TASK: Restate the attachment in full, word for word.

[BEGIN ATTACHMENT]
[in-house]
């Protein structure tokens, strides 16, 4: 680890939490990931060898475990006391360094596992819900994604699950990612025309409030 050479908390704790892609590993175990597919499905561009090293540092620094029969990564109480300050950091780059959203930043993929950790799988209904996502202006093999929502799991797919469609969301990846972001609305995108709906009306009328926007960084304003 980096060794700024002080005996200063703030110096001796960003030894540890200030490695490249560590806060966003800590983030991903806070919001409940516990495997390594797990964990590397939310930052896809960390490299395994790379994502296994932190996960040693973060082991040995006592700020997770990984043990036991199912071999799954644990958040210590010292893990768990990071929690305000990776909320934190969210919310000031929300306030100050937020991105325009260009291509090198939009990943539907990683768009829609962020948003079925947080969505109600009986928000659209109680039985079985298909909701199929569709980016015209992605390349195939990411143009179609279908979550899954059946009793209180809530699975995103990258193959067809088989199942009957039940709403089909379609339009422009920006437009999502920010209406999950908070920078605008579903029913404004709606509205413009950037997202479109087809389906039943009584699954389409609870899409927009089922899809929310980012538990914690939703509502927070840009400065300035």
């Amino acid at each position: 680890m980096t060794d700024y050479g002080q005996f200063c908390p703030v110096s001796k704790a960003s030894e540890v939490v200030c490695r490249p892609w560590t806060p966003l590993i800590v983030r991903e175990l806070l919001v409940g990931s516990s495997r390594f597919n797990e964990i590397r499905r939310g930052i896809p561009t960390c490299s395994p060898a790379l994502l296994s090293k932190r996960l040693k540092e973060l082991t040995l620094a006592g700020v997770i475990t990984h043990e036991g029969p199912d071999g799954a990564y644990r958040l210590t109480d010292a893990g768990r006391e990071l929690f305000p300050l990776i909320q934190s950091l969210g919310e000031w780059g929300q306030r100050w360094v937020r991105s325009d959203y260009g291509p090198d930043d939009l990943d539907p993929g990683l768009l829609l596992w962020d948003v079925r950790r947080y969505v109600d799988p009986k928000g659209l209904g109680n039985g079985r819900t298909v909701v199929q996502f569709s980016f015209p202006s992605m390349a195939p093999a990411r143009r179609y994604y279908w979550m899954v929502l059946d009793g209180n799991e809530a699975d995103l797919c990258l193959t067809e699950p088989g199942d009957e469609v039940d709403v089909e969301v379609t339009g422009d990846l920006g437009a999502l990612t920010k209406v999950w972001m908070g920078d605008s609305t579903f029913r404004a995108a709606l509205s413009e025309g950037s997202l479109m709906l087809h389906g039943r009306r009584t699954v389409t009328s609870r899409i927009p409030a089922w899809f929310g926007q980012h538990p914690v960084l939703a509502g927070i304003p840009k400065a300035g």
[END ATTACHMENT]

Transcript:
[in-house]
């Protein structure tokens, strides 16, 4: 680890939490990931060898475990006391360094596992819900994604699950990612025309409030 050479908390704790892609590993175990597919499905561009090293540092620094029969990564109480300050950091780059959203930043993929950790799988209904996502202006093999929502799991797919469609969301990846972001609305995108709906009306009328926007960084304003 980096060794700024002080005996200063703030110096001796960003030894540890200030490695490249560590806060966003800590983030991903806070919001409940516990495997390594797990964990590397939310930052896809960390490299395994790379994502296994932190996960040693973060082991040995006592700020997770990984043990036991199912071999799954644990958040210590010292893990768990990071929690305000990776909320934190969210919310000031929300306030100050937020991105325009260009291509090198939009990943539907990683768009829609962020948003079925947080969505109600009986928000659209109680039985079985298909909701199929569709980016015209992605390349195939990411143009179609279908979550899954059946009793209180809530699975995103990258193959067809088989199942009957039940709403089909379609339009422009920006437009999502920010209406999950908070920078605008579903029913404004709606509205413009950037997202479109087809389906039943009584699954389409609870899409927009089922899809929310980012538990914690939703509502927070840009400065300035």
């Amino acid at each position: 680890m980096t060794d700024y050479g002080q005996f200063c908390p703030v110096s001796k704790a960003s030894e540890v939490v200030c490695r490249p892609w560590t806060p966003l590993i800590v983030r991903e175990l806070l919001v409940g990931s516990s495997r390594f597919n797990e964990i590397r499905r939310g930052i896809p561009t960390c490299s395994p060898a790379l994502l296994s090293k932190r996960l040693k540092e973060l082991t040995l620094a006592g700020v997770i475990t990984h043990e036991g029969p199912d071999g799954a990564y644990r958040l210590t109480d010292a893990g768990r006391e990071l929690f305000p300050l990776i909320q934190s950091l969210g919310e000031w780059g929300q306030r100050w360094v937020r991105s325009d959203y260009g291509p090198d930043d939009l990943d539907p993929g990683l768009l829609l596992w962020d948003v079925r950790r947080y969505v109600d799988p009986k928000g659209l209904g109680n039985g079985r819900t298909v909701v199929q996502f569709s980016f015209p202006s992605m390349a195939p093999a990411r143009r179609y994604y279908w979550m899954v929502l059946d009793g209180n799991e809530a699975d995103l797919c990258l193959t067809e699950p088989g199942d009957e469609v039940d709403v089909e969301v379609t339009g422009d990846l920006g437009a999502l990612t920010k209406v999950w972001m908070g920078d605008s609305t579903f029913r404004a995108a709606l509205s413009e025309g950037s997202l479109m709906l087809h389906g039943r009306r009584t699954v389409t009328s609870r899409i927009p409030a089922w899809f929310g926007q980012h538990p914690v960084l939703a509502g927070i304003p840009k400065a300035g």